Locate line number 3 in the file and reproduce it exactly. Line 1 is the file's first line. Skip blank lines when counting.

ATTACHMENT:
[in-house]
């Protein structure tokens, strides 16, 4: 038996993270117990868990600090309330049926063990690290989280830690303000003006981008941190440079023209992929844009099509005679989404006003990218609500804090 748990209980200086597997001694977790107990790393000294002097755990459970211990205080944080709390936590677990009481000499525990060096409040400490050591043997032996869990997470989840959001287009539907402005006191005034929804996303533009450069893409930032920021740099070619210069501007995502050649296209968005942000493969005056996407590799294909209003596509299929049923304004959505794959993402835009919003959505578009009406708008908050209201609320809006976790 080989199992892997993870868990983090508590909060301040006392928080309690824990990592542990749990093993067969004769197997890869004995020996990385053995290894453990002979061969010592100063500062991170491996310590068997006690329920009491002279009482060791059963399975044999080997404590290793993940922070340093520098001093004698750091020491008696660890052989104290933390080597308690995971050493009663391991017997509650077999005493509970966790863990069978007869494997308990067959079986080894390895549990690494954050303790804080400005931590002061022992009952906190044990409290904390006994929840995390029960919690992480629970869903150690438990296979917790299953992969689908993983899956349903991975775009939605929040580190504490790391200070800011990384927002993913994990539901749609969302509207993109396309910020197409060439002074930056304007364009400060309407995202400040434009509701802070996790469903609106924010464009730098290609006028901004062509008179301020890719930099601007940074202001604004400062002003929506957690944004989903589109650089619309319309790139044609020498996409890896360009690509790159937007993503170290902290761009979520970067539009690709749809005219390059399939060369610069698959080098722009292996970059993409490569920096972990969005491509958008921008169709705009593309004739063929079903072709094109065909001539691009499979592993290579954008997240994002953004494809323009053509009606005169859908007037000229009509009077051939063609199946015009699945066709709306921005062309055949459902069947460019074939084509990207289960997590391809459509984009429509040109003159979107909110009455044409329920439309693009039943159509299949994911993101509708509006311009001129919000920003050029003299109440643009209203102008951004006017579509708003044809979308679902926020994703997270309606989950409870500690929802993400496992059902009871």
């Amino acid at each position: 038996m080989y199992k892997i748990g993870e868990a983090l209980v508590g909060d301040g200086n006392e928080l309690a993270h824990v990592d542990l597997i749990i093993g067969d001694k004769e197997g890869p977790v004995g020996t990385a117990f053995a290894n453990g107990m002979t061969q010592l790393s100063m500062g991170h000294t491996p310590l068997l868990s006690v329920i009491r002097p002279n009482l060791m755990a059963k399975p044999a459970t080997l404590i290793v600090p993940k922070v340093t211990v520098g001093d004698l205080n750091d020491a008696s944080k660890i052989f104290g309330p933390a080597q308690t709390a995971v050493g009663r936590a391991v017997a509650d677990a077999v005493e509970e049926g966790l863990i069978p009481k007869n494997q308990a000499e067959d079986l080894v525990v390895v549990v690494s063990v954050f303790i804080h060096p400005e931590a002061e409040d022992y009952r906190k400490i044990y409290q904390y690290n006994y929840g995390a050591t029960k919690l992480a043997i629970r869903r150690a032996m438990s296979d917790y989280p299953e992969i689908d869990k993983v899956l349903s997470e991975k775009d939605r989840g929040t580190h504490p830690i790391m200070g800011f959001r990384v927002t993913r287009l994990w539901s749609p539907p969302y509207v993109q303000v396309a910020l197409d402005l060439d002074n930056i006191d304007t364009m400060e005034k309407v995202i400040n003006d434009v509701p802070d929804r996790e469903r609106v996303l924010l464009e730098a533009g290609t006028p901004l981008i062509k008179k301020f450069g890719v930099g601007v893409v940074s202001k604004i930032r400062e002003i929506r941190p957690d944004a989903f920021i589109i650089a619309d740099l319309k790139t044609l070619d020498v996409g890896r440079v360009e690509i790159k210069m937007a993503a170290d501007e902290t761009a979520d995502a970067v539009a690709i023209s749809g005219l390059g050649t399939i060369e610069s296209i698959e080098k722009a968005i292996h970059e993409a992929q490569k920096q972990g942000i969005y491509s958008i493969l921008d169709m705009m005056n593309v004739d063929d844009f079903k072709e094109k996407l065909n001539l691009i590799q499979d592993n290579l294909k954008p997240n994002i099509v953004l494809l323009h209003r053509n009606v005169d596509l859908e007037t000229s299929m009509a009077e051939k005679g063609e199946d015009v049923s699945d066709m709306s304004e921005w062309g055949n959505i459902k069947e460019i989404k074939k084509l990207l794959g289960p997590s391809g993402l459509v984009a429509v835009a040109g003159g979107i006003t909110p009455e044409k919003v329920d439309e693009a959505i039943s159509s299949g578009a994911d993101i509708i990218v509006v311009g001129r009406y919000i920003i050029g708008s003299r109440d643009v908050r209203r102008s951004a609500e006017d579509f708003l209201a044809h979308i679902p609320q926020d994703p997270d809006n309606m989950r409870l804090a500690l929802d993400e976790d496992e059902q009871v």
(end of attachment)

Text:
């Amino acid at each position: 038996m080989y199992k892997i748990g993870e868990a983090l209980v508590g909060d301040g200086n006392e928080l309690a993270h824990v990592d542990l597997i749990i093993g067969d001694k004769e197997g890869p977790v004995g020996t990385a117990f053995a290894n453990g107990m002979t061969q010592l790393s100063m500062g991170h000294t491996p310590l068997l868990s006690v329920i009491r002097p002279n009482l060791m755990a059963k399975p044999a459970t080997l404590i290793v600090p993940k922070v340093t211990v520098g001093d004698l205080n750091d020491a008696s944080k660890i052989f104290g309330p933390a080597q308690t709390a995971v050493g009663r936590a391991v017997a509650d677990a077999v005493e509970e049926g966790l863990i069978p009481k007869n494997q308990a000499e067959d079986l080894v525990v390895v549990v690494s063990v954050f303790i804080h060096p400005e931590a002061e409040d022992y009952r906190k400490i044990y409290q904390y690290n006994y929840g995390a050591t029960k919690l992480a043997i629970r869903r150690a032996m438990s296979d917790y989280p299953e992969i689908d869990k993983v899956l349903s997470e991975k775009d939605r989840g929040t580190h504490p830690i790391m200070g800011f959001r990384v927002t993913r287009l994990w539901s749609p539907p969302y509207v993109q303000v396309a910020l197409d402005l060439d002074n930056i006191d304007t364009m400060e005034k309407v995202i400040n003006d434009v509701p802070d929804r996790e469903r609106v996303l924010l464009e730098a533009g290609t006028p901004l981008i062509k008179k301020f450069g890719v930099g601007v893409v940074s202001k604004i930032r400062e002003i929506r941190p957690d944004a989903f920021i589109i650089a619309d740099l319309k790139t044609l070619d020498v996409g890896r440079v360009e690509i790159k210069m937007a993503a170290d501007e902290t761009a979520d995502a970067v539009a690709i023209s749809g005219l390059g050649t399939i060369e610069s296209i698959e080098k722009a968005i292996h970059e993409a992929q490569k920096q972990g942000i969005y491509s958008i493969l921008d169709m705009m005056n593309v004739d063929d844009f079903k072709e094109k996407l065909n001539l691009i590799q499979d592993n290579l294909k954008p997240n994002i099509v953004l494809l323009h209003r053509n009606v005169d596509l859908e007037t000229s299929m009509a009077e051939k005679g063609e199946d015009v049923s699945d066709m709306s304004e921005w062309g055949n959505i459902k069947e460019i989404k074939k084509l990207l794959g289960p997590s391809g993402l459509v984009a429509v835009a040109g003159g979107i006003t909110p009455e044409k919003v329920d439309e693009a959505i039943s159509s299949g578009a994911d993101i509708i990218v509006v311009g001129r009406y919000i920003i050029g708008s003299r109440d643009v908050r209203r102008s951004a609500e006017d579509f708003l209201a044809h979308i679902p609320q926020d994703p997270d809006n309606m989950r409870l804090a500690l929802d993400e976790d496992e059902q009871v």